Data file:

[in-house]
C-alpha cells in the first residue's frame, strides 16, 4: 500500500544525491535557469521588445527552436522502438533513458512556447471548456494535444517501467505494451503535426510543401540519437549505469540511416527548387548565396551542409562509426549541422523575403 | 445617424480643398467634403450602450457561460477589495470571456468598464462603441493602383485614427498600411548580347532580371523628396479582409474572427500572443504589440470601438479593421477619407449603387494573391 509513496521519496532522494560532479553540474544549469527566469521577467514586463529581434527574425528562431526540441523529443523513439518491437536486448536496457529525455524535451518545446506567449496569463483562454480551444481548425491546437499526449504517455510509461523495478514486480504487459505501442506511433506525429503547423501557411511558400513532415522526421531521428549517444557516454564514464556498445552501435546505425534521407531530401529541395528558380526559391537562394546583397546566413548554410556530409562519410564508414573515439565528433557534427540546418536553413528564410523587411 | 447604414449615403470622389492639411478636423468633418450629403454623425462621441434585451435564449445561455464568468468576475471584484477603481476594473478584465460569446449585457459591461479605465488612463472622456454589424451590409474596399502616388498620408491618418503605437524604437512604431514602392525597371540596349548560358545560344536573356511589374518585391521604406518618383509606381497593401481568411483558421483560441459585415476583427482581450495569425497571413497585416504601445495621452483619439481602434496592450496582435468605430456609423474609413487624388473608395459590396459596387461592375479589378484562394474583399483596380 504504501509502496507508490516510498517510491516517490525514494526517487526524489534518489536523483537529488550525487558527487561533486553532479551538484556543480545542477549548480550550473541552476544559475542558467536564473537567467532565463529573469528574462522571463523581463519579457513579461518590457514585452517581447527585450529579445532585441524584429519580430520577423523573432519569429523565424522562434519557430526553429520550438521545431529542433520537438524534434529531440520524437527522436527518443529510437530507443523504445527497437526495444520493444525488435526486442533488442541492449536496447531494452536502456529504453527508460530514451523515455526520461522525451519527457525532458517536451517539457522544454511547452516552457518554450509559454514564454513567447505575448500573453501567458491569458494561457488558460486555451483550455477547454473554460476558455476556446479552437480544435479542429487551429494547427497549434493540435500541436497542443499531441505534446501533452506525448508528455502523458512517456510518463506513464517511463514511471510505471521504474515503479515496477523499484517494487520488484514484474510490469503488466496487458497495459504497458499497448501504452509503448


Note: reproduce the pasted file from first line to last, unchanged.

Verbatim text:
[in-house]
C-alpha cells in the first residue's frame, strides 16, 4: 500500500544525491535557469521588445527552436522502438533513458512556447471548456494535444517501467505494451503535426510543401540519437549505469540511416527548387548565396551542409562509426549541422523575403 | 445617424480643398467634403450602450457561460477589495470571456468598464462603441493602383485614427498600411548580347532580371523628396479582409474572427500572443504589440470601438479593421477619407449603387494573391 509513496521519496532522494560532479553540474544549469527566469521577467514586463529581434527574425528562431526540441523529443523513439518491437536486448536496457529525455524535451518545446506567449496569463483562454480551444481548425491546437499526449504517455510509461523495478514486480504487459505501442506511433506525429503547423501557411511558400513532415522526421531521428549517444557516454564514464556498445552501435546505425534521407531530401529541395528558380526559391537562394546583397546566413548554410556530409562519410564508414573515439565528433557534427540546418536553413528564410523587411 | 447604414449615403470622389492639411478636423468633418450629403454623425462621441434585451435564449445561455464568468468576475471584484477603481476594473478584465460569446449585457459591461479605465488612463472622456454589424451590409474596399502616388498620408491618418503605437524604437512604431514602392525597371540596349548560358545560344536573356511589374518585391521604406518618383509606381497593401481568411483558421483560441459585415476583427482581450495569425497571413497585416504601445495621452483619439481602434496592450496582435468605430456609423474609413487624388473608395459590396459596387461592375479589378484562394474583399483596380 504504501509502496507508490516510498517510491516517490525514494526517487526524489534518489536523483537529488550525487558527487561533486553532479551538484556543480545542477549548480550550473541552476544559475542558467536564473537567467532565463529573469528574462522571463523581463519579457513579461518590457514585452517581447527585450529579445532585441524584429519580430520577423523573432519569429523565424522562434519557430526553429520550438521545431529542433520537438524534434529531440520524437527522436527518443529510437530507443523504445527497437526495444520493444525488435526486442533488442541492449536496447531494452536502456529504453527508460530514451523515455526520461522525451519527457525532458517536451517539457522544454511547452516552457518554450509559454514564454513567447505575448500573453501567458491569458494561457488558460486555451483550455477547454473554460476558455476556446479552437480544435479542429487551429494547427497549434493540435500541436497542443499531441505534446501533452506525448508528455502523458512517456510518463506513464517511463514511471510505471521504474515503479515496477523499484517494487520488484514484474510490469503488466496487458497495459504497458499497448501504452509503448